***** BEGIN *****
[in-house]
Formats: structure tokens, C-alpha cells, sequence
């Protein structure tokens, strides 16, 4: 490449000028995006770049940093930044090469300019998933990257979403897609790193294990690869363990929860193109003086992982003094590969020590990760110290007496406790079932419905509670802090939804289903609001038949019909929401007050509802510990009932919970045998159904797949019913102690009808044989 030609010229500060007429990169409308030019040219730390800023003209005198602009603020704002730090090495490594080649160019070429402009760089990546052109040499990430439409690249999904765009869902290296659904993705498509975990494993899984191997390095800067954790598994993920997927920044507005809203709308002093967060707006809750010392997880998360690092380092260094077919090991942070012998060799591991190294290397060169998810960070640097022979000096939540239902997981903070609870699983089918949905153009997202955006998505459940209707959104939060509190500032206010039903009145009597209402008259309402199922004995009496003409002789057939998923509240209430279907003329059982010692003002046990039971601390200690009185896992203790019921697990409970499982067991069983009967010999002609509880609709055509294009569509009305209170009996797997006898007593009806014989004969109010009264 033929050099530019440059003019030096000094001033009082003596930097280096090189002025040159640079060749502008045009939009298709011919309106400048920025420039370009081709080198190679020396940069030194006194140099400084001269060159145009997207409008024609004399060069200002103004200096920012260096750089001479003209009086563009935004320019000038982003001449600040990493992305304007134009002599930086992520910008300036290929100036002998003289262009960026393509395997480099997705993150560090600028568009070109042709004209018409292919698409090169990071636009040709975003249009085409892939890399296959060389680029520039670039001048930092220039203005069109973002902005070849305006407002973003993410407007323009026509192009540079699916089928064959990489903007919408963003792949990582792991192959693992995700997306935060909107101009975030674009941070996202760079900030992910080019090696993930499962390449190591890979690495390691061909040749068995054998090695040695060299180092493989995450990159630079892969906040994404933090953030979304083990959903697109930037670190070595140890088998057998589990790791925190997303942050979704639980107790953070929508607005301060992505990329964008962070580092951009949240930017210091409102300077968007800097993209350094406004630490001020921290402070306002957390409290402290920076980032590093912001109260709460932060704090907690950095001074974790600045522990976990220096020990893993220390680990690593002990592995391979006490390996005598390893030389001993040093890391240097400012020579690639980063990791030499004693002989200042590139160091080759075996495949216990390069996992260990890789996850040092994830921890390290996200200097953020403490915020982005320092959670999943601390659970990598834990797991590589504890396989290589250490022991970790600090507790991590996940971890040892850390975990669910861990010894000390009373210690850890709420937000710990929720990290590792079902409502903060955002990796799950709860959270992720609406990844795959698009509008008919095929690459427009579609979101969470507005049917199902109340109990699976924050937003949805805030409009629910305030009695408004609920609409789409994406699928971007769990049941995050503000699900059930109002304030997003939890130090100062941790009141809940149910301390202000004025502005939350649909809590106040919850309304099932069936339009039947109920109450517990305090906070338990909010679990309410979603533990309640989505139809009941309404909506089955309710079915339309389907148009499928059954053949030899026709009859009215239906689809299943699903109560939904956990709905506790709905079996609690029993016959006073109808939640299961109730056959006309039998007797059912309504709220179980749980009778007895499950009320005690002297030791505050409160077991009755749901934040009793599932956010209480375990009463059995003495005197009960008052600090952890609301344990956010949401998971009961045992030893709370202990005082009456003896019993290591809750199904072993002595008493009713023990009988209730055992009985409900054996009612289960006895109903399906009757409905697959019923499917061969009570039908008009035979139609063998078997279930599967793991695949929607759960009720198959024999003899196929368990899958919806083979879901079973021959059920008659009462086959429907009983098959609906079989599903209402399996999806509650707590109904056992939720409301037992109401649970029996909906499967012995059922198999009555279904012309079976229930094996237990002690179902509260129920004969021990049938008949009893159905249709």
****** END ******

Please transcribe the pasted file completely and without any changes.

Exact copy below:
[in-house]
Formats: structure tokens, C-alpha cells, sequence
């Protein structure tokens, strides 16, 4: 490449000028995006770049940093930044090469300019998933990257979403897609790193294990690869363990929860193109003086992982003094590969020590990760110290007496406790079932419905509670802090939804289903609001038949019909929401007050509802510990009932919970045998159904797949019913102690009808044989 030609010229500060007429990169409308030019040219730390800023003209005198602009603020704002730090090495490594080649160019070429402009760089990546052109040499990430439409690249999904765009869902290296659904993705498509975990494993899984191997390095800067954790598994993920997927920044507005809203709308002093967060707006809750010392997880998360690092380092260094077919090991942070012998060799591991190294290397060169998810960070640097022979000096939540239902997981903070609870699983089918949905153009997202955006998505459940209707959104939060509190500032206010039903009145009597209402008259309402199922004995009496003409002789057939998923509240209430279907003329059982010692003002046990039971601390200690009185896992203790019921697990409970499982067991069983009967010999002609509880609709055509294009569509009305209170009996797997006898007593009806014989004969109010009264 033929050099530019440059003019030096000094001033009082003596930097280096090189002025040159640079060749502008045009939009298709011919309106400048920025420039370009081709080198190679020396940069030194006194140099400084001269060159145009997207409008024609004399060069200002103004200096920012260096750089001479003209009086563009935004320019000038982003001449600040990493992305304007134009002599930086992520910008300036290929100036002998003289262009960026393509395997480099997705993150560090600028568009070109042709004209018409292919698409090169990071636009040709975003249009085409892939890399296959060389680029520039670039001048930092220039203005069109973002902005070849305006407002973003993410407007323009026509192009540079699916089928064959990489903007919408963003792949990582792991192959693992995700997306935060909107101009975030674009941070996202760079900030992910080019090696993930499962390449190591890979690495390691061909040749068995054998090695040695060299180092493989995450990159630079892969906040994404933090953030979304083990959903697109930037670190070595140890088998057998589990790791925190997303942050979704639980107790953070929508607005301060992505990329964008962070580092951009949240930017210091409102300077968007800097993209350094406004630490001020921290402070306002957390409290402290920076980032590093912001109260709460932060704090907690950095001074974790600045522990976990220096020990893993220390680990690593002990592995391979006490390996005598390893030389001993040093890391240097400012020579690639980063990791030499004693002989200042590139160091080759075996495949216990390069996992260990890789996850040092994830921890390290996200200097953020403490915020982005320092959670999943601390659970990598834990797991590589504890396989290589250490022991970790600090507790991590996940971890040892850390975990669910861990010894000390009373210690850890709420937000710990929720990290590792079902409502903060955002990796799950709860959270992720609406990844795959698009509008008919095929690459427009579609979101969470507005049917199902109340109990699976924050937003949805805030409009629910305030009695408004609920609409789409994406699928971007769990049941995050503000699900059930109002304030997003939890130090100062941790009141809940149910301390202000004025502005939350649909809590106040919850309304099932069936339009039947109920109450517990305090906070338990909010679990309410979603533990309640989505139809009941309404909506089955309710079915339309389907148009499928059954053949030899026709009859009215239906689809299943699903109560939904956990709905506790709905079996609690029993016959006073109808939640299961109730056959006309039998007797059912309504709220179980749980009778007895499950009320005690002297030791505050409160077991009755749901934040009793599932956010209480375990009463059995003495005197009960008052600090952890609301344990956010949401998971009961045992030893709370202990005082009456003896019993290591809750199904072993002595008493009713023990009988209730055992009985409900054996009612289960006895109903399906009757409905697959019923499917061969009570039908008009035979139609063998078997279930599967793991695949929607759960009720198959024999003899196929368990899958919806083979879901079973021959059920008659009462086959429907009983098959609906079989599903209402399996999806509650707590109904056992939720409301037992109401649970029996909906499967012995059922198999009555279904012309079976229930094996237990002690179902509260129920004969021990049938008949009893159905249709």